I just recently watched "Pompeii" (2014) and it is better than expected and what critics said about.

 

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"Deep Impact" (1998) great SFX's on a budget

 

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"2012" (200) good movie and that's one disaster that didn't eventually happen (like the 2000 end of the world Y2K bug, LM_AO).  The scene of the Earth crust displacement might have solved part of Noah's flood - by the way its ironic in the film, Arks were used  (made in China). Planning to watch "Noah" (2014) Saturday. Guess those Mayans were good practical jokers. Excellent SFX regardless

 

Scene-from-2012-directed--001.jpg

 

mayan-calendar-stone-ancient.jpg

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"Noah" (2014) was good, about time somebody finally got the shape of the Ark correct.  After all why go through all trouble in forming/shaping a bow if it has no function in this case - plus the box shape (as shown in past  ship tank test simulators) to be virtually unsinkable.

 

I recognized the Gnostic statement within the film but stretched dramatic license to the breaking point.

 

Like the way the producer illustrated how some animals might have appeared, i.e. the one dying at the beginning.

I've read some of the condemnations in other blogs (movie is a different type of "disaster")...well as the saying goes.,  When it rain, it pours.

 

 

Ark.jpg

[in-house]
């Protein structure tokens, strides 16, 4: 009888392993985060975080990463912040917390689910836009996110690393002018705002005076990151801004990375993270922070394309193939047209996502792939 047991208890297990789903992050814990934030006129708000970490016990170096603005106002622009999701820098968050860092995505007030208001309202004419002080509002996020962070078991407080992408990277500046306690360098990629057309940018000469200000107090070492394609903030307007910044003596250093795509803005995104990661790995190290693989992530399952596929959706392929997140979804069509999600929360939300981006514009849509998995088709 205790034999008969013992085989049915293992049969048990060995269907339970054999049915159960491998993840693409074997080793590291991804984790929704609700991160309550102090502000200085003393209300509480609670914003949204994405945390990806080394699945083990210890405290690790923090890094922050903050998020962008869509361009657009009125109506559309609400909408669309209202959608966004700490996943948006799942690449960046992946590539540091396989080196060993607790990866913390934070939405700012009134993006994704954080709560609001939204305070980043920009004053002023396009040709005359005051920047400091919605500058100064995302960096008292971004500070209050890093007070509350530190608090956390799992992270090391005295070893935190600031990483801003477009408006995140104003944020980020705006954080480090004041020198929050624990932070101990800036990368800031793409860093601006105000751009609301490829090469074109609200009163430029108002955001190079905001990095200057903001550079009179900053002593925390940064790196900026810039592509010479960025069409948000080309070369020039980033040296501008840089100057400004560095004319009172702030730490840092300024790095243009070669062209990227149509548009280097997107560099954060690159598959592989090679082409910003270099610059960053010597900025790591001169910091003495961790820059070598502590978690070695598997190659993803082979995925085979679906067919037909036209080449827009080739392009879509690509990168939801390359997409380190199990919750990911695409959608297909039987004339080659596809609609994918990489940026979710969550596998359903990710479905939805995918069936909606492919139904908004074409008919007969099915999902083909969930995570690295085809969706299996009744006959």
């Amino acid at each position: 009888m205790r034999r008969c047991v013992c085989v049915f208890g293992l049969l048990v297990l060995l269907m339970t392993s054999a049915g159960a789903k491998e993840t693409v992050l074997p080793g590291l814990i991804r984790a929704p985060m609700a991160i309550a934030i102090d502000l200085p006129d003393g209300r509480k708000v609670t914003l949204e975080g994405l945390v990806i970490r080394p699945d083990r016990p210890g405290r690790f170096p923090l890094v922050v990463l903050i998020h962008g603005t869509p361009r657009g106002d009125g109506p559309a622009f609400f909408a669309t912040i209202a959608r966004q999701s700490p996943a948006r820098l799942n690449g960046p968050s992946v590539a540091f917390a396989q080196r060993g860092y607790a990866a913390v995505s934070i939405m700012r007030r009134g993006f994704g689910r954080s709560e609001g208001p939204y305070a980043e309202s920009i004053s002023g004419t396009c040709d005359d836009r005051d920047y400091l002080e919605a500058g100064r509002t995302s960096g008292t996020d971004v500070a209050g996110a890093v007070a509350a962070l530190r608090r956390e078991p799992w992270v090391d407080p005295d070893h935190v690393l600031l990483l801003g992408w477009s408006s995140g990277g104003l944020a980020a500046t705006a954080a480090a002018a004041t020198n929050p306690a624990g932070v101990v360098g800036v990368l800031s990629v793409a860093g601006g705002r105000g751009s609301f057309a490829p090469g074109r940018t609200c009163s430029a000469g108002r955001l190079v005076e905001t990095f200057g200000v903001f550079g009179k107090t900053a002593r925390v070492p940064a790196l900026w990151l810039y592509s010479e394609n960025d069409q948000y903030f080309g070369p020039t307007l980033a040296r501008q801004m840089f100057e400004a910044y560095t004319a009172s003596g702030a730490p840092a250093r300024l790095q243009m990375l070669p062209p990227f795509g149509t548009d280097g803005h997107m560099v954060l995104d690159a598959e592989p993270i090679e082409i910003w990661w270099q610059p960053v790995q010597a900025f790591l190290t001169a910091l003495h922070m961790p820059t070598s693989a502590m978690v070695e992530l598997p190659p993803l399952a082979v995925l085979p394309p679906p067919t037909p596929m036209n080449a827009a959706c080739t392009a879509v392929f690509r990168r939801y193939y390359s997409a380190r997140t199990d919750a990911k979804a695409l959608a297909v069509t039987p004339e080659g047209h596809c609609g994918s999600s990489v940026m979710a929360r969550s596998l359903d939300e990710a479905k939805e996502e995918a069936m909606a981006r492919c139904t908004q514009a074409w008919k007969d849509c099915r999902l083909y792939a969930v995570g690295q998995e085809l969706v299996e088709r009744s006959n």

The box shaped Ark concept has been around for awhile, but never portrayed in any film.

 

noahsark.jpg

 

 

Disclaimer: ...no CGI generated animals were harmed in the filming of this movie. :P 

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I am not a fan of disaster movies either, but one of my guilty pleasures is Independence Day, which is a sort of a send-up of every disaster film made--the uncaring bureaucrats, the courageous leader, the adorable child (2 of them!), the antihero, the scientist who everyone doubts, but who saves the day, the loser who redeems himself by sacrificing his life to save the day, any number of contrived coincidences (what are the odds that the guy who figures out the alien countdown would have an ex-wife who just happens to work for the president? or that aliens capable of interplanetary travel used Apple computers?) etc, etc. And the Dog and Cute Child in Jeopardy. I remember sitting in the theatre the first time I saw it and listing them all as they happened.